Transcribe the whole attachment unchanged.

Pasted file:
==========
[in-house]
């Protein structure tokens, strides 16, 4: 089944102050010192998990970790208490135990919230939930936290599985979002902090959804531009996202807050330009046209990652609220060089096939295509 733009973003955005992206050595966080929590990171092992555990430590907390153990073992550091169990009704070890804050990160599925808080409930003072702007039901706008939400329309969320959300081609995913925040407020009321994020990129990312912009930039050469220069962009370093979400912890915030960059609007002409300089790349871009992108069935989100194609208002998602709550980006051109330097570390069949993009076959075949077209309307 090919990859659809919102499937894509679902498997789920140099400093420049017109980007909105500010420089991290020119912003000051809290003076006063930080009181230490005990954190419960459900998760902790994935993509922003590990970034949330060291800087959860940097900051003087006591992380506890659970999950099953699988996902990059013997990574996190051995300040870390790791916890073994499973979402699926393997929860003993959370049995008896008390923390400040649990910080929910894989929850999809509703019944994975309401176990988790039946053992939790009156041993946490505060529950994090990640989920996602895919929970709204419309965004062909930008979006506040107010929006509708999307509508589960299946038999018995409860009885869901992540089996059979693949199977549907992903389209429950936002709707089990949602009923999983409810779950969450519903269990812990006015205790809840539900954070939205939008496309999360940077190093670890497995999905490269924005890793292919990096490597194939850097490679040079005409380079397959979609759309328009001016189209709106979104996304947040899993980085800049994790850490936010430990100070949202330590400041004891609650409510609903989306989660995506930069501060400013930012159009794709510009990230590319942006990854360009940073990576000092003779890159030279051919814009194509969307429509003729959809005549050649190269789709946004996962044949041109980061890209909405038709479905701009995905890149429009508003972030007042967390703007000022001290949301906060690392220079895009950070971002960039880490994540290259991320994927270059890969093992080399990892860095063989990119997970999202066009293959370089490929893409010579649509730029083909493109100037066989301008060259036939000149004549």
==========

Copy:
[in-house]
């Protein structure tokens, strides 16, 4: 089944102050010192998990970790208490135990919230939930936290599985979002902090959804531009996202807050330009046209990652609220060089096939295509 733009973003955005992206050595966080929590990171092992555990430590907390153990073992550091169990009704070890804050990160599925808080409930003072702007039901706008939400329309969320959300081609995913925040407020009321994020990129990312912009930039050469220069962009370093979400912890915030960059609007002409300089790349871009992108069935989100194609208002998602709550980006051109330097570390069949993009076959075949077209309307 090919990859659809919102499937894509679902498997789920140099400093420049017109980007909105500010420089991290020119912003000051809290003076006063930080009181230490005990954190419960459900998760902790994935993509922003590990970034949330060291800087959860940097900051003087006591992380506890659970999950099953699988996902990059013997990574996190051995300040870390790791916890073994499973979402699926393997929860003993959370049995008896008390923390400040649990910080929910894989929850999809509703019944994975309401176990988790039946053992939790009156041993946490505060529950994090990640989920996602895919929970709204419309965004062909930008979006506040107010929006509708999307509508589960299946038999018995409860009885869901992540089996059979693949199977549907992903389209429950936002709707089990949602009923999983409810779950969450519903269990812990006015205790809840539900954070939205939008496309999360940077190093670890497995999905490269924005890793292919990096490597194939850097490679040079005409380079397959979609759309328009001016189209709106979104996304947040899993980085800049994790850490936010430990100070949202330590400041004891609650409510609903989306989660995506930069501060400013930012159009794709510009990230590319942006990854360009940073990576000092003779890159030279051919814009194509969307429509003729959809005549050649190269789709946004996962044949041109980061890209909405038709479905701009995905890149429009508003972030007042967390703007000022001290949301906060690392220079895009950070971002960039880490994540290259991320994927270059890969093992080399990892860095063989990119997970999202066009293959370089490929893409010579649509730029083909493109100037066989301008060259036939000149004549």